Watching 1985’s The Last Dragon – or as it was titled in theaters Berry Gordy’s The Last Dragon – feels like viewing an unearthed time capsule. There are few films that feel so 1980’s, from its influences (from Bruce Lee to Star Wars) to the film’s fashion sense. If you’re willing to soak that up, it makes for a pretty entertaining lark.
After completing his kung fu training, “Bruce” Leroy Jones (Taimak) opens his own dojo (though is still looking for a greater master to train under), but he is constantly challenged by shogun warrior Sho’nuff (Julius Carry) – even during a screening of Enter the Dragon – as Sho’nuff desperately wants to be Leroy’s nemesis. Through inexplicable coincidences, Leroy also becomes entangled with popular VJ Laura Charles (Vanity) after defending her from Eddie Arkadia’s goons (including Chazz Palminteri and Mike Starr). Arcadia (Chris Murney) wants his girlfriend’s video on Laura’s program, so when she hires Leroy to protect her (and the two become romantically linked), Arkadia then hires Sho’nuff to fight Leroy.
The Last Dragon starts well, with Sho’nuff stealing the show (Carry sinks his teeth into the part), but the rest of the cast is weak (Taimak is an especially awful actor), it sags in the middle, the kung fu is so-so, and – as should be expected from a film produced by Motown founder Berry Gordy – the plot stops dead at certain moments for Motown artists like ’80s phenoms Debarge and Rockwell to have their music played. That said, the movie is still fun to watch, as it has an endearing ineptness. Dragon came out in a weird, lean period for black cinema — by 1985 Blaxploitation had run its course and Spike Lee had yet to get theatrical distribution which makes it more playful than either era’s films. And, like a lot of low-budget ’80s movies, its sheer naiveté makes it oddly palatable. Director Michael Schultz (who made the wonderful Cooley High and the rap-sploitation classics Krush Groove and Disorderlies) keeps this a cartoonish affair.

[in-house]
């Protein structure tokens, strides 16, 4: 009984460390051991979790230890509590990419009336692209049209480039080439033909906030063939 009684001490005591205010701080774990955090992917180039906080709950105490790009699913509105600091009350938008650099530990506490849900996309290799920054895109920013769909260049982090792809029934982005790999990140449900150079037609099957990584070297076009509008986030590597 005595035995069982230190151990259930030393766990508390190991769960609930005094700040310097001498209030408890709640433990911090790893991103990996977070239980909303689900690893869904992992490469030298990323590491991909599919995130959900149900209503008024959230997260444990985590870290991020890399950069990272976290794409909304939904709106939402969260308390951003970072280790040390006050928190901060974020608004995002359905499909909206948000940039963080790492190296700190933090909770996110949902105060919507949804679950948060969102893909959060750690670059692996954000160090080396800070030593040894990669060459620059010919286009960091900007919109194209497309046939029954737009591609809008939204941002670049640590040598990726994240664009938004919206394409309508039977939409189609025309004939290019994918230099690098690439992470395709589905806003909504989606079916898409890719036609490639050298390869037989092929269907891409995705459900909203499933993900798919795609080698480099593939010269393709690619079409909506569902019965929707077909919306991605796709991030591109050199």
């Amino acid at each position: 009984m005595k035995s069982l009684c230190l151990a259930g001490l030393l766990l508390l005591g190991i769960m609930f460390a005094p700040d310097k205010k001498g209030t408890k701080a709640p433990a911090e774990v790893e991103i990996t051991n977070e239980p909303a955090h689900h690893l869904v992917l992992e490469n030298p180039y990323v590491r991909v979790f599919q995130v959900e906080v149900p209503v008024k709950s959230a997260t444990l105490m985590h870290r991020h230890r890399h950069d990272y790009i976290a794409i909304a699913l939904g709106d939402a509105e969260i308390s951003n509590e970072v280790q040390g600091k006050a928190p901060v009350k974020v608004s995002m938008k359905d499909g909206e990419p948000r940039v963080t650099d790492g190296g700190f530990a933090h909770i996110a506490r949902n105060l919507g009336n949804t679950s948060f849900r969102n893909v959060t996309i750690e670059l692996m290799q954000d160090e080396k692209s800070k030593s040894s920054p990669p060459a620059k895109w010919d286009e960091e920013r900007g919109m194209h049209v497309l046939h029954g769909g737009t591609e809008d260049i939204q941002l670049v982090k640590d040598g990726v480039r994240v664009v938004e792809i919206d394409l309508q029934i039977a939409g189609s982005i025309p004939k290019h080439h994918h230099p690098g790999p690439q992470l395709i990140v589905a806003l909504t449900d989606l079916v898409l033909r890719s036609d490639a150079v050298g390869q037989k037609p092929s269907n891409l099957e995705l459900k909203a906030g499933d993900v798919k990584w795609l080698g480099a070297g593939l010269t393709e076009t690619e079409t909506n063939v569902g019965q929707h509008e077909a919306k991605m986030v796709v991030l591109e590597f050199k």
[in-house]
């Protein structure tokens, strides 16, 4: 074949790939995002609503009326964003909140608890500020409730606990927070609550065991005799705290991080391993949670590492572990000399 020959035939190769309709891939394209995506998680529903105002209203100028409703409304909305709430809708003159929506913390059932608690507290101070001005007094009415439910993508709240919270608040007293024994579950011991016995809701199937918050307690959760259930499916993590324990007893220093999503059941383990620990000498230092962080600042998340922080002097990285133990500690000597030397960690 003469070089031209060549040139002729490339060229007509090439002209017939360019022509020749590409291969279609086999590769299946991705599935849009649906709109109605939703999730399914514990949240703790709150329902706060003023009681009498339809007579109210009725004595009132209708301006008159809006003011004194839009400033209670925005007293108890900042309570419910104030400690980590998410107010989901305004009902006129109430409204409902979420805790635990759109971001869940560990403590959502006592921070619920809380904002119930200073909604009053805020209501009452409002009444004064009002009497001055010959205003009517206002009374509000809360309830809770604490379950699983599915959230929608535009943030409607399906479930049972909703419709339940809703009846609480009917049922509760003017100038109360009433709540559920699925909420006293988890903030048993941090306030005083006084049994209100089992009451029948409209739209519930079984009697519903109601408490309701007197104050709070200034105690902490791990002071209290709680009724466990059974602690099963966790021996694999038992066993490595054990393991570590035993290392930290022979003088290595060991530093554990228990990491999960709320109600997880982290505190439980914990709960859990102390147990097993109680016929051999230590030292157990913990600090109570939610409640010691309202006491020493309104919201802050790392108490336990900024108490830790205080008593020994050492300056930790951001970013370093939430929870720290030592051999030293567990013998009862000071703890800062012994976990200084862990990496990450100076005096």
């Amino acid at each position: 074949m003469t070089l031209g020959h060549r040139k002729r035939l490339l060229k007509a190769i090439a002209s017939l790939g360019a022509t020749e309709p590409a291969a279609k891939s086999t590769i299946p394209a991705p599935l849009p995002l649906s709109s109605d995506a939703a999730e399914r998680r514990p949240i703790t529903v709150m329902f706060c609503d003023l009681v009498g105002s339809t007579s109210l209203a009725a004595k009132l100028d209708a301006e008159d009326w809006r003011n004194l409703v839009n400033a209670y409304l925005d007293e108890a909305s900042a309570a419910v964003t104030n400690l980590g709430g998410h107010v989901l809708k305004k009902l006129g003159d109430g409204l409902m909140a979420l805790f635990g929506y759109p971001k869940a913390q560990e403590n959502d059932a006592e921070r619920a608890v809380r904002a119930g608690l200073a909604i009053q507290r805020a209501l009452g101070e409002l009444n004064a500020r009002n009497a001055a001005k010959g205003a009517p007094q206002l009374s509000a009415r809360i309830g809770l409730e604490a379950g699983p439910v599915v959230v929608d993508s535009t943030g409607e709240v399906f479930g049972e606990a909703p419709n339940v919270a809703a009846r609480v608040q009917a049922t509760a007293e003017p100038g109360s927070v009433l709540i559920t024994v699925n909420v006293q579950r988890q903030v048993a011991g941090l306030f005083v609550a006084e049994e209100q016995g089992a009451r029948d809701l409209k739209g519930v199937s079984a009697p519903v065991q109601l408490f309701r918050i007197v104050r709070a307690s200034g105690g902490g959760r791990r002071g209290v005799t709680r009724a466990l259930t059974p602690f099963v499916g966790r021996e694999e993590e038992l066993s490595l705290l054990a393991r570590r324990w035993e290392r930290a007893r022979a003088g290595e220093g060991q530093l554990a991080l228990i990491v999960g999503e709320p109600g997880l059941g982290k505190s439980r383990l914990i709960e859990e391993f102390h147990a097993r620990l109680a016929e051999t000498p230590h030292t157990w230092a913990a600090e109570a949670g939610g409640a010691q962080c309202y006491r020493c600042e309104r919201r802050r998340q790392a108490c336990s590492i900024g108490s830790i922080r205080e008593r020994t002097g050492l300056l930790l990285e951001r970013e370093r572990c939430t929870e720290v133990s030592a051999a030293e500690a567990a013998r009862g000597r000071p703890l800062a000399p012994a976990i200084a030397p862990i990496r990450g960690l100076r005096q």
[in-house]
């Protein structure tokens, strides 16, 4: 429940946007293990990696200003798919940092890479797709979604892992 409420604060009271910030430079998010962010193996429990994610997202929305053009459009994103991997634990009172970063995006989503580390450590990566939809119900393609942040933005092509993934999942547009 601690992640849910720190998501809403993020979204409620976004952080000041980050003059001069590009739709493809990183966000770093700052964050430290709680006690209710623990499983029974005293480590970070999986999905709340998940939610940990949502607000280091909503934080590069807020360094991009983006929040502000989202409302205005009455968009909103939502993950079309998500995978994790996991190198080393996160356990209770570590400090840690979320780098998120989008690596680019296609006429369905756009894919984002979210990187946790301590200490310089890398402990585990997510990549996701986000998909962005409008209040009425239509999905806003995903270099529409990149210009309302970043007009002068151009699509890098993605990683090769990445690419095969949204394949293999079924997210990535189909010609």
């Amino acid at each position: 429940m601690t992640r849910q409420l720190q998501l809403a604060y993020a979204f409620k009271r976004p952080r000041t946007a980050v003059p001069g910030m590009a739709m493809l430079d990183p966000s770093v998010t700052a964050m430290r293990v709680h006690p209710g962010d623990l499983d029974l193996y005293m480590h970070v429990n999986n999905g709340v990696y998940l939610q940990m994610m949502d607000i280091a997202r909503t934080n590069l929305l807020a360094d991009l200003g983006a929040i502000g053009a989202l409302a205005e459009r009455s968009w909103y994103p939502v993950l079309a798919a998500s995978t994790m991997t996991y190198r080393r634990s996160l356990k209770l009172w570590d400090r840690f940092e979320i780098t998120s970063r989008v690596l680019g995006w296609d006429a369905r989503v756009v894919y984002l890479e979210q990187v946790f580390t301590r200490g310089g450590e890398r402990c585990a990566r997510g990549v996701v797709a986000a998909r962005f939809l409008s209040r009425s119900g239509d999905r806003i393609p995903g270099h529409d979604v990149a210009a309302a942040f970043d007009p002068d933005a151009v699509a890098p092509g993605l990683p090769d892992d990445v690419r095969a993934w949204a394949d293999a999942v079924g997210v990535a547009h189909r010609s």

For its thirtieth anniversary, Sony has put the film out on Blu-ray in an immaculate widescreen (1.78:1) presentation and in a new 5.1 DTS-HD Master Audio track. The film likely didn’t look that good in theaters, and though it was a medium budget film with lackluster cinematography, it does show off its New York locations well in this spiffed up release.
As for extras, the film recycles the DVD commentary track by director Michael Shultz for this release, and he loves the pictures, and speaks well of the challenges of making the film, shooting in New York, and losing 40 pages of the script they wrote. But the real gem here is the new 24 minute featurette “Return of the Dragon” which gets Berry Gordy, Taimak, Michael Schultz, screenwriter Louis Venosta and more to talk about the making of the film and its impact on pop culture, as the film does have a sizable fanbase. It’s a loving tribute to the movie and covers the challenges of the production, touches on the music, and highlights a number of the supporting players. Also included is the film’s theatrical trailer.